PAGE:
The list of qualifications that make Dr. Benjamin an outstanding candidate to be America’s leading spokesperson on issues of public health are long indeed. She was in the second class at Morehouse School of Medicine and went on to earn an MD from the University of Alabama at Birmingham and an MBA from Tulane. She served as Associate Dean for Rural Health at the University of South Alabama College of Medicine, and in 1995, she became the first physician under 40 and the first African American woman to be named to the American Medical Association’s Board of Trustees. In 2002, she became President of Alabama’s State Medical Association. And she has received numerous awards and recognitions, including the MacArthur Genius Award. It’s very impressive.

But of all these achievements and experience, none has been more pertinent to today’s challenges or closer to Regina’s heart than the rural health clinic that she has built and rebuilt in Bayou La Batre — did I say that right? Well, tell me how to say it.

DR. BENJAMIN: Bayou La Batre.

THE PRESIDENT: Bayou La Batre. That’s in Alabama, people. (Laughter.)

Bayou La Batre is a rural town of about 2,500 people. It’s a shrimping town, where a lot of folks work for themselves, scrape by, and can’t usually afford health insurance. And by the way, Dr. Benjamin, while we were talking in the Oval Office, described for me the demographics of this town are actually very interesting, because you’ve got whites, blacks, and Asians in this community. There are a lot of Laotians and Cambodians who have moved there and are part of this shrimping town, so it’s a diverse but very poor rural community. And like so many other rural communities, doctors and hospitals are hard to come by. And that’s why, even though she could have left the state to make more money as a specialist or as a doctor in a wealthier community, Regina Benjamin returned to Alabama and opened a small clinic in Bayou La Batre.

When people couldn’t pay, she didn’t charge them. When the clinic wasn’t making money, she didn’t take a salary for herself. When Hurricane George destroyed the clinic in 1998, she made house calls to all her patients while it was rebuilt. When Hurricane Katrina destroyed it again and left most of her town homeless, she mortgaged her house and maxed out her credit cards to rebuild that clinic for a second time. She tended to those who had been wounded in the storm, and when folks needed medicine, she asked the pharmacist to send the bill her way.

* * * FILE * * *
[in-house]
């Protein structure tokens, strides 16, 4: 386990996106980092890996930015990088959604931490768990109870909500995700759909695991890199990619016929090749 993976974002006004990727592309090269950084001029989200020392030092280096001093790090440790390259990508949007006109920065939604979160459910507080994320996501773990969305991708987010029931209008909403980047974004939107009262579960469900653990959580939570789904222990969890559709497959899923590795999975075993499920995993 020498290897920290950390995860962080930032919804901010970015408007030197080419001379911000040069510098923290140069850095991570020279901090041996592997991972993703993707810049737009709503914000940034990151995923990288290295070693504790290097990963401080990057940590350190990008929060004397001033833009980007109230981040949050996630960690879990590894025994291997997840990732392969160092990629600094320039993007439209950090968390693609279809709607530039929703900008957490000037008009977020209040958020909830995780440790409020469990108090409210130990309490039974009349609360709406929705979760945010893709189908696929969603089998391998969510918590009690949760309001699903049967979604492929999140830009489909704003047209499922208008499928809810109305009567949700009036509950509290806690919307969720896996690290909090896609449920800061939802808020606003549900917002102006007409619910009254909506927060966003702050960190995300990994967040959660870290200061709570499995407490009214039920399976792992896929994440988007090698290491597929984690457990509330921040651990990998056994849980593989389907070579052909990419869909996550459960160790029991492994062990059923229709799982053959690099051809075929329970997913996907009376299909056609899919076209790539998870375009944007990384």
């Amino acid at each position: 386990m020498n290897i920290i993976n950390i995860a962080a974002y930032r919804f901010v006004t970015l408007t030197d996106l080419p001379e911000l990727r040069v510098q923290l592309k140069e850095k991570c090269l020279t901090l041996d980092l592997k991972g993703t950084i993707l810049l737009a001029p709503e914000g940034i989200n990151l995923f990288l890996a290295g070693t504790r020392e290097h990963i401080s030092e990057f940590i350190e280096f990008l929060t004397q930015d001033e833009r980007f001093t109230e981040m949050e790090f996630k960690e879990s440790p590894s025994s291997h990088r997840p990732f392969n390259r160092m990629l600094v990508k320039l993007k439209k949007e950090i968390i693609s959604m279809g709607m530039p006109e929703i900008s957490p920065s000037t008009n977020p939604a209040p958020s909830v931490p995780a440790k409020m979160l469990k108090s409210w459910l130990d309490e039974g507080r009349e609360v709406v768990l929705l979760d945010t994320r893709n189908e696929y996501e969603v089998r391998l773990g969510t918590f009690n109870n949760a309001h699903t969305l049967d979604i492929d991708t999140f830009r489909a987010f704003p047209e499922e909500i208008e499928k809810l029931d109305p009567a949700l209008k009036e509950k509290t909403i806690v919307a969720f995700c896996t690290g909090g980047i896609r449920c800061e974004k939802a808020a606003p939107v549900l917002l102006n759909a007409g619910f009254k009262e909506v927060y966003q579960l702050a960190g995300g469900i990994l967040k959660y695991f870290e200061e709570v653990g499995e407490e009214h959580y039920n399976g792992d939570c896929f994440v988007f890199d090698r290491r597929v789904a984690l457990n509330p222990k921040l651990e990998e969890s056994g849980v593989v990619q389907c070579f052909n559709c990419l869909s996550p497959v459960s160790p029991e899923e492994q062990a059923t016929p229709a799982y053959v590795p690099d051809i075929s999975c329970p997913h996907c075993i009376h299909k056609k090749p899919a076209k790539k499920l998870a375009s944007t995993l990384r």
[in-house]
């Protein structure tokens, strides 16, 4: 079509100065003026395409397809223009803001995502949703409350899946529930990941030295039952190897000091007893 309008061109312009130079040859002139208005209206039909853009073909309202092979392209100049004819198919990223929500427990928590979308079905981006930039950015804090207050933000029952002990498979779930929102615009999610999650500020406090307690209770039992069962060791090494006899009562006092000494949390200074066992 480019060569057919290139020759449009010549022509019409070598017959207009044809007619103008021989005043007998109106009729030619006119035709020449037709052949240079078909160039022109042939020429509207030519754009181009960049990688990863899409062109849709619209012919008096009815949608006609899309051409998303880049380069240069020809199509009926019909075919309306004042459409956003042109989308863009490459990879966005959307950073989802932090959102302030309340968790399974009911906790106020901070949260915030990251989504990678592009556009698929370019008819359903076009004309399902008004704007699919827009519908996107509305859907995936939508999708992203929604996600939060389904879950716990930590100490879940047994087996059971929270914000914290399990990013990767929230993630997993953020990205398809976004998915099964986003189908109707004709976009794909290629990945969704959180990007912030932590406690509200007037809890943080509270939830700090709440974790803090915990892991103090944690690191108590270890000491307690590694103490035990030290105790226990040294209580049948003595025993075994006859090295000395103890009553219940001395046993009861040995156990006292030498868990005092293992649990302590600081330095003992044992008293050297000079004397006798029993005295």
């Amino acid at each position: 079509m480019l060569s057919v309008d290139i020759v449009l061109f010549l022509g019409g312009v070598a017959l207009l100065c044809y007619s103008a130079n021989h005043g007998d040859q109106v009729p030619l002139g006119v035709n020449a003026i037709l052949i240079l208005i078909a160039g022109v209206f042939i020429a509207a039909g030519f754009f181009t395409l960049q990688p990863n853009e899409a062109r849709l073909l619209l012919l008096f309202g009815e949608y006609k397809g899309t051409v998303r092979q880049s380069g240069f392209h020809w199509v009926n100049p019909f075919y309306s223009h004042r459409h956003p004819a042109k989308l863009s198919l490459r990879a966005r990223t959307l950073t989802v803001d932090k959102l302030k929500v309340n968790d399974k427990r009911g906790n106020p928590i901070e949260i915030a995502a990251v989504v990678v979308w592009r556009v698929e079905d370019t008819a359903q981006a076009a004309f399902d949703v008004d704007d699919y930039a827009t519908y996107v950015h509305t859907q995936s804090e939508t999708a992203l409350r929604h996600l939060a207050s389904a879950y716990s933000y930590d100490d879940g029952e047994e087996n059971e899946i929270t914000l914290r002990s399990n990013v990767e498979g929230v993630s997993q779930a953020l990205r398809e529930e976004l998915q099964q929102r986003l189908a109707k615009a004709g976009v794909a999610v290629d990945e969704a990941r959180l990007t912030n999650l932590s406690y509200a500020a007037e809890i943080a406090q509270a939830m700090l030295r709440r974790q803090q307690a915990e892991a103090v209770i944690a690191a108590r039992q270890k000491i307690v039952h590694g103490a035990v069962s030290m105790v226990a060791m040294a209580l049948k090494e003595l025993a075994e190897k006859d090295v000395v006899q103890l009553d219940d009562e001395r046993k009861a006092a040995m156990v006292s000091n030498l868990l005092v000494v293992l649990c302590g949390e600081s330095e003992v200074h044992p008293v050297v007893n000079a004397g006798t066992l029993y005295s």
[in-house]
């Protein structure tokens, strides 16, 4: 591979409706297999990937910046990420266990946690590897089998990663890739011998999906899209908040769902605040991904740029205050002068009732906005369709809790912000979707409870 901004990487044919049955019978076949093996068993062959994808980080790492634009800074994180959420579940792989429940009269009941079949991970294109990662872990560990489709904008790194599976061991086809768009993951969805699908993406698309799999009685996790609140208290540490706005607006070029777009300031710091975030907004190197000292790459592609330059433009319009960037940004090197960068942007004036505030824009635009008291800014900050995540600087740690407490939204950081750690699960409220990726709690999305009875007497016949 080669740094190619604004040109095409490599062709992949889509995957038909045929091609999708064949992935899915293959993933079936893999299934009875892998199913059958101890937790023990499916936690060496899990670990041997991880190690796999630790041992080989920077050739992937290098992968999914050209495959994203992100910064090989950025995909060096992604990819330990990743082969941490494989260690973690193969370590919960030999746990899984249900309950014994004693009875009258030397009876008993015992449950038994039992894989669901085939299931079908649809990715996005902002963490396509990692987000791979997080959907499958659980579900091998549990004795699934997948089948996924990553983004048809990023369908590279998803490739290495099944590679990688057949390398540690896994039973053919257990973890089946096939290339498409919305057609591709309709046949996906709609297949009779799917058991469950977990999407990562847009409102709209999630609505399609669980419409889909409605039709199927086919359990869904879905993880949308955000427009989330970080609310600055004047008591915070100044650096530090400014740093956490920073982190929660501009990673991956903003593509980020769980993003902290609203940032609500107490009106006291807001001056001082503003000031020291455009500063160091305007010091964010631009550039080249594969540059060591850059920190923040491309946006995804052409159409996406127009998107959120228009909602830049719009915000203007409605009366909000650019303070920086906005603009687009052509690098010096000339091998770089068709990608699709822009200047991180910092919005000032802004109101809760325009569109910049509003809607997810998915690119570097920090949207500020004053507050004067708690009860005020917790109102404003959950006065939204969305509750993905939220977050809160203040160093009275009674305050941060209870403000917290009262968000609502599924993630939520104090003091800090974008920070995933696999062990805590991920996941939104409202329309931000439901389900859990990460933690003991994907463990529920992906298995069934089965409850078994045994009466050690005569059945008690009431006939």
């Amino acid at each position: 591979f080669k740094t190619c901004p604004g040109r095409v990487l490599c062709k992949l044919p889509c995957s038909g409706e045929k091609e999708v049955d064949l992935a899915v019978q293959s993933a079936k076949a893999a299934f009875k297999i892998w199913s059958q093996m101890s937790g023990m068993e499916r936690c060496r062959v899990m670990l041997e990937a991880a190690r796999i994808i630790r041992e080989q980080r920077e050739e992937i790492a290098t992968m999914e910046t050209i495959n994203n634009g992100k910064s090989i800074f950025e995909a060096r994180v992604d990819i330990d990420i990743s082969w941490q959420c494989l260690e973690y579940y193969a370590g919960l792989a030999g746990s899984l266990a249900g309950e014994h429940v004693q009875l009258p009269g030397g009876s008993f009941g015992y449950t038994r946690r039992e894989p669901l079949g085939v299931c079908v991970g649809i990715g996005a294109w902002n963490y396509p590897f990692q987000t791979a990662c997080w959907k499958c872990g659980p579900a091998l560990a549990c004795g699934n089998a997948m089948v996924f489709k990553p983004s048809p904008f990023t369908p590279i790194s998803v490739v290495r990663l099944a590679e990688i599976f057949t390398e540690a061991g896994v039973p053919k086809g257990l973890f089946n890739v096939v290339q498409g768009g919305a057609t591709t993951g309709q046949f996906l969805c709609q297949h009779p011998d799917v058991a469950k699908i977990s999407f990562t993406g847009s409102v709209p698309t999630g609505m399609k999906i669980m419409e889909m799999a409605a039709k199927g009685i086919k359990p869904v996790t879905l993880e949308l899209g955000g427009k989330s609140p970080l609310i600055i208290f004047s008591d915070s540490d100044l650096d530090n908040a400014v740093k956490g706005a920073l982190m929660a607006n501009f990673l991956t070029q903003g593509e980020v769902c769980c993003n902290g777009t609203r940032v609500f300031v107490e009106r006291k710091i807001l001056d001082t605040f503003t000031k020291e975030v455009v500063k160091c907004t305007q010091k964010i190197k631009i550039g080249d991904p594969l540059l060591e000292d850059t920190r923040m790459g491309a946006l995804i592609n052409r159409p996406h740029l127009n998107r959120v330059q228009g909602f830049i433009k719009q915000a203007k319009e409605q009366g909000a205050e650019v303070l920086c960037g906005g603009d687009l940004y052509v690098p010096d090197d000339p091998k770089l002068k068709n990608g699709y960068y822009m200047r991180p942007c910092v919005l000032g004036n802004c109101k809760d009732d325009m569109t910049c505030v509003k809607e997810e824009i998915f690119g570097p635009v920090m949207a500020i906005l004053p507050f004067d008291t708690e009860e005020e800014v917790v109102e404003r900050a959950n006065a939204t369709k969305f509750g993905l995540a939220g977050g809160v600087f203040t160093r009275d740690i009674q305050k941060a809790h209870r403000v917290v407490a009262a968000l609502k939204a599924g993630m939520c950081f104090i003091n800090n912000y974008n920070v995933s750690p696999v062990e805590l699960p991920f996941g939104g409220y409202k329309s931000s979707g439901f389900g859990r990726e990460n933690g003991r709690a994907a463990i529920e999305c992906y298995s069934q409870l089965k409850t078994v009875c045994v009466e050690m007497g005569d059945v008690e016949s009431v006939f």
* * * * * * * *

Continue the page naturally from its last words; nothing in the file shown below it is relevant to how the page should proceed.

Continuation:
And when Regina’s clinic was about to open for the third time, and a fire burned it to the ground before it could serve the first patient, well, you can guess what Dr. Benjamin did. With help from her community, she is rebuilding it again. One disabled patient brought her an envelope with $20 inside. Another elderly man said simply, “Maybe I can help. I got a hammer.”

For nearly two decades, Dr. Regina Benjamin has seen in a very personal way what is broken about our health care system. She’s seen an increasing number of patients who’ve had health insurance their entire lives suddenly lose it because they lost their jobs or because it’s simply become too expensive. She’s been a relentless promoter of prevention and wellness programs, having treated too many costly and — diseases and complications that didn’t have to happen. And she’s witnessed the shortage of primary care physicians in the rural and underserved areas where she works.

But for all that she’s seen and all the tremendous obstacles that she has overcome, Regina Benjamin also represents what’s best about health care in America — doctors and nurses who give and care and sacrifice for the sake of their patients; those Americans who would do anything to heal a fellow citizen. Through floods and fires and severe want, Regina Benjamin has refused to give up. Her patients have refused to give up. And when we were talking in the Oval Office, she said: The one thing I want to do is make sure that this Surgeon General’s Office gives voice to patients, that patients have a seat at the table; somebody is advocating for them and speaking for them.

And now we in Washington and across America have to refuse to give up on the goal of health care that is affordable and accessible for every last one of us. We don’t have to deal with hurricanes and we don’t have to deal with floods and we don’t have to deal with fires; all we have to do is pass a bill to make sure that the American people have a decent shot at getting the kind of choice and high-quality health care that’s affordable.